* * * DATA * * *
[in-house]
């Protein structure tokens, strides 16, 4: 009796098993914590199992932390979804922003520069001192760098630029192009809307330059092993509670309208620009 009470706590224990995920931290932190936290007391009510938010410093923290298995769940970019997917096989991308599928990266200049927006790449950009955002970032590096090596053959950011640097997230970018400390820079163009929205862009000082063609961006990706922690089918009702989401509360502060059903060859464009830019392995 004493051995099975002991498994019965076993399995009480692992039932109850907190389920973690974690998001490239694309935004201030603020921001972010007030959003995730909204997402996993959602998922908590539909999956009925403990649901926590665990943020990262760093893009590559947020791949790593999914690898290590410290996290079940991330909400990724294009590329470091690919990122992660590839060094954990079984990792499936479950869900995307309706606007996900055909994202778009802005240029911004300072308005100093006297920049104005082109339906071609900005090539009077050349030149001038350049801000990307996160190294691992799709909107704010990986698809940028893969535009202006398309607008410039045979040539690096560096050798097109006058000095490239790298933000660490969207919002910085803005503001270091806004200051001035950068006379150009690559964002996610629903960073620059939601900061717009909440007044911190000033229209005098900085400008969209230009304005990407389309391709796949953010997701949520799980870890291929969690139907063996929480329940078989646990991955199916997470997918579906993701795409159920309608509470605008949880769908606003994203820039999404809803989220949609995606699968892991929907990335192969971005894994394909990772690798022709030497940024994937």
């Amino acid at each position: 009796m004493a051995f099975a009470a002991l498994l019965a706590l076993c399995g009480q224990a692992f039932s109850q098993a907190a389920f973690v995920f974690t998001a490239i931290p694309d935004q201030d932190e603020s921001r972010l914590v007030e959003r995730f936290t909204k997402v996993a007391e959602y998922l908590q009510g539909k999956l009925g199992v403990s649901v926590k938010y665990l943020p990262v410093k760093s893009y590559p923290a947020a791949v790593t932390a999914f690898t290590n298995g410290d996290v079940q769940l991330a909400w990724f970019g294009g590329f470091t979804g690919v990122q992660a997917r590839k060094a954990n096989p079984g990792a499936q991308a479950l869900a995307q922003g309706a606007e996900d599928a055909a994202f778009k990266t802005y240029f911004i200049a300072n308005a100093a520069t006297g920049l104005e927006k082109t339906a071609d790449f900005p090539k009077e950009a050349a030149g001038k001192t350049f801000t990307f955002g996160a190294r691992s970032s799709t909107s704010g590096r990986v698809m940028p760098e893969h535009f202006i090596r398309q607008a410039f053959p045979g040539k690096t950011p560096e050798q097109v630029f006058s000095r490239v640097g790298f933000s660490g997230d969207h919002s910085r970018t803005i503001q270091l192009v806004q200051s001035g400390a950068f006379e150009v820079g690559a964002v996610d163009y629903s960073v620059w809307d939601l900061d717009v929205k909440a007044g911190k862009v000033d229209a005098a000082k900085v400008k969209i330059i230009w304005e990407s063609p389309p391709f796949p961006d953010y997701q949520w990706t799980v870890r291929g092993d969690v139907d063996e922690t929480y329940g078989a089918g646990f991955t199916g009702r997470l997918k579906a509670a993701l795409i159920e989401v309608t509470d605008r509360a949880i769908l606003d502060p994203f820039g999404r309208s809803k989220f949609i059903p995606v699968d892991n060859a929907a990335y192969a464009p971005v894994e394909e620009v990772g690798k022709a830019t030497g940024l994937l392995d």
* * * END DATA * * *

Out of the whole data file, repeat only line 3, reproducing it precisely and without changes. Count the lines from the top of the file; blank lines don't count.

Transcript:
């Amino acid at each position: 009796m004493a051995f099975a009470a002991l498994l019965a706590l076993c399995g009480q224990a692992f039932s109850q098993a907190a389920f973690v995920f974690t998001a490239i931290p694309d935004q201030d932190e603020s921001r972010l914590v007030e959003r995730f936290t909204k997402v996993a007391e959602y998922l908590q009510g539909k999956l009925g199992v403990s649901v926590k938010y665990l943020p990262v410093k760093s893009y590559p923290a947020a791949v790593t932390a999914f690898t290590n298995g410290d996290v079940q769940l991330a909400w990724f970019g294009g590329f470091t979804g690919v990122q992660a997917r590839k060094a954990n096989p079984g990792a499936q991308a479950l869900a995307q922003g309706a606007e996900d599928a055909a994202f778009k990266t802005y240029f911004i200049a300072n308005a100093a520069t006297g920049l104005e927006k082109t339906a071609d790449f900005p090539k009077e950009a050349a030149g001038k001192t350049f801000t990307f955002g996160a190294r691992s970032s799709t909107s704010g590096r990986v698809m940028p760098e893969h535009f202006i090596r398309q607008a410039f053959p045979g040539k690096t950011p560096e050798q097109v630029f006058s000095r490239v640097g790298f933000s660490g997230d969207h919002s910085r970018t803005i503001q270091l192009v806004q200051s001035g400390a950068f006379e150009v820079g690559a964002v996610d163009y629903s960073v620059w809307d939601l900061d717009v929205k909440a007044g911190k862009v000033d229209a005098a000082k900085v400008k969209i330059i230009w304005e990407s063609p389309p391709f796949p961006d953010y997701q949520w990706t799980v870890r291929g092993d969690v139907d063996e922690t929480y329940g078989a089918g646990f991955t199916g009702r997470l997918k579906a509670a993701l795409i159920e989401v309608t509470d605008r509360a949880i769908l606003d502060p994203f820039g999404r309208s809803k989220f949609i059903p995606v699968d892991n060859a929907a990335y192969a464009p971005v894994e394909e620009v990772g690798k022709a830019t030497g940024l994937l392995d």